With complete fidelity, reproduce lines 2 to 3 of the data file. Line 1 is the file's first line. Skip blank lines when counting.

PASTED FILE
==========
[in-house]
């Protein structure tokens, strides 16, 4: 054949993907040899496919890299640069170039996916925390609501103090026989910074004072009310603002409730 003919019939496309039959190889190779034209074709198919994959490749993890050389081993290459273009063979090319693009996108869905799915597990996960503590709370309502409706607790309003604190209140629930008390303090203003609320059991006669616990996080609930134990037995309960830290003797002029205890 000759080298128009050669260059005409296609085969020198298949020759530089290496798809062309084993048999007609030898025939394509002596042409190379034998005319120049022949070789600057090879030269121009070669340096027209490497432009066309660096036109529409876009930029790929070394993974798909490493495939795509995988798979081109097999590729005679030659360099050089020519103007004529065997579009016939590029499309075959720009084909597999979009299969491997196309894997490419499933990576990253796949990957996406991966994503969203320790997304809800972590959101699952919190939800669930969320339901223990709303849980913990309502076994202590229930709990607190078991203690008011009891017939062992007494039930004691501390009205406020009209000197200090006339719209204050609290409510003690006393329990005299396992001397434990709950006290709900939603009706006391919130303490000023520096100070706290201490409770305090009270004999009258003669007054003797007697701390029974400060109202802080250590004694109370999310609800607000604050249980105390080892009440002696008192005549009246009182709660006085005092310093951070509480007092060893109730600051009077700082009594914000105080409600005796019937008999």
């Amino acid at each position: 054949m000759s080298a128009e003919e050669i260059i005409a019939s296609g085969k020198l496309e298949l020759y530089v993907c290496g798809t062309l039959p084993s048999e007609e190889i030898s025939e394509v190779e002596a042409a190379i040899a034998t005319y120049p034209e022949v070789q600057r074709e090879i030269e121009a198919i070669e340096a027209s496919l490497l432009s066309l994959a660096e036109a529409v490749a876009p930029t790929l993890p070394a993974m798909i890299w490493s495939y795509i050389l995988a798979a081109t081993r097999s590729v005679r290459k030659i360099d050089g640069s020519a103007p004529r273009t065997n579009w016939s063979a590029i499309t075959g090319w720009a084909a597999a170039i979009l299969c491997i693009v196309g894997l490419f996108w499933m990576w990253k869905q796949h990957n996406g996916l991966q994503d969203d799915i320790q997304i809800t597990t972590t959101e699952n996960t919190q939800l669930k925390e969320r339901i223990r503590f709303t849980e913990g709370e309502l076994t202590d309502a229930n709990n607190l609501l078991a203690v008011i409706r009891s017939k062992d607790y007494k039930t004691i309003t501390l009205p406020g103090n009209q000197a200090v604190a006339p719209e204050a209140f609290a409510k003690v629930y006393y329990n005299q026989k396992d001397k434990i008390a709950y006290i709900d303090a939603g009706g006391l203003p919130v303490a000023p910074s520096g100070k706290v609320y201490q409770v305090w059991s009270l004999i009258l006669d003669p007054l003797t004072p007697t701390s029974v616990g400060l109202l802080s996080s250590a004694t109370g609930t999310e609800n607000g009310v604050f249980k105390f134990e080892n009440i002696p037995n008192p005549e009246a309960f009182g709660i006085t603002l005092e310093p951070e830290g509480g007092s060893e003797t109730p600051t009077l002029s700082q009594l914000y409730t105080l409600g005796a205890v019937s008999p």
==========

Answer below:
């Protein structure tokens, strides 16, 4: 054949993907040899496919890299640069170039996916925390609501103090026989910074004072009310603002409730 003919019939496309039959190889190779034209074709198919994959490749993890050389081993290459273009063979090319693009996108869905799915597990996960503590709370309502409706607790309003604190209140629930008390303090203003609320059991006669616990996080609930134990037995309960830290003797002029205890 000759080298128009050669260059005409296609085969020198298949020759530089290496798809062309084993048999007609030898025939394509002596042409190379034998005319120049022949070789600057090879030269121009070669340096027209490497432009066309660096036109529409876009930029790929070394993974798909490493495939795509995988798979081109097999590729005679030659360099050089020519103007004529065997579009016939590029499309075959720009084909597999979009299969491997196309894997490419499933990576990253796949990957996406991966994503969203320790997304809800972590959101699952919190939800669930969320339901223990709303849980913990309502076994202590229930709990607190078991203690008011009891017939062992007494039930004691501390009205406020009209000197200090006339719209204050609290409510003690006393329990005299396992001397434990709950006290709900939603009706006391919130303490000023520096100070706290201490409770305090009270004999009258003669007054003797007697701390029974400060109202802080250590004694109370999310609800607000604050249980105390080892009440002696008192005549009246009182709660006085005092310093951070509480007092060893109730600051009077700082009594914000105080409600005796019937008999």
């Amino acid at each position: 054949m000759s080298a128009e003919e050669i260059i005409a019939s296609g085969k020198l496309e298949l020759y530089v993907c290496g798809t062309l039959p084993s048999e007609e190889i030898s025939e394509v190779e002596a042409a190379i040899a034998t005319y120049p034209e022949v070789q600057r074709e090879i030269e121009a198919i070669e340096a027209s496919l490497l432009s066309l994959a660096e036109a529409v490749a876009p930029t790929l993890p070394a993974m798909i890299w490493s495939y795509i050389l995988a798979a081109t081993r097999s590729v005679r290459k030659i360099d050089g640069s020519a103007p004529r273009t065997n579009w016939s063979a590029i499309t075959g090319w720009a084909a597999a170039i979009l299969c491997i693009v196309g894997l490419f996108w499933m990576w990253k869905q796949h990957n996406g996916l991966q994503d969203d799915i320790q997304i809800t597990t972590t959101e699952n996960t919190q939800l669930k925390e969320r339901i223990r503590f709303t849980e913990g709370e309502l076994t202590d309502a229930n709990n607190l609501l078991a203690v008011i409706r009891s017939k062992d607790y007494k039930t004691i309003t501390l009205p406020g103090n009209q000197a200090v604190a006339p719209e204050a209140f609290a409510k003690v629930y006393y329990n005299q026989k396992d001397k434990i008390a709950y006290i709900d303090a939603g009706g006391l203003p919130v303490a000023p910074s520096g100070k706290v609320y201490q409770v305090w059991s009270l004999i009258l006669d003669p007054l003797t004072p007697t701390s029974v616990g400060l109202l802080s996080s250590a004694t109370g609930t999310e609800n607000g009310v604050f249980k105390f134990e080892n009440i002696p037995n008192p005549e009246a309960f009182g709660i006085t603002l005092e310093p951070e830290g509480g007092s060893e003797t109730p600051t009077l002029s700082q009594l914000y409730t105080l409600g005796a205890v019937s008999p």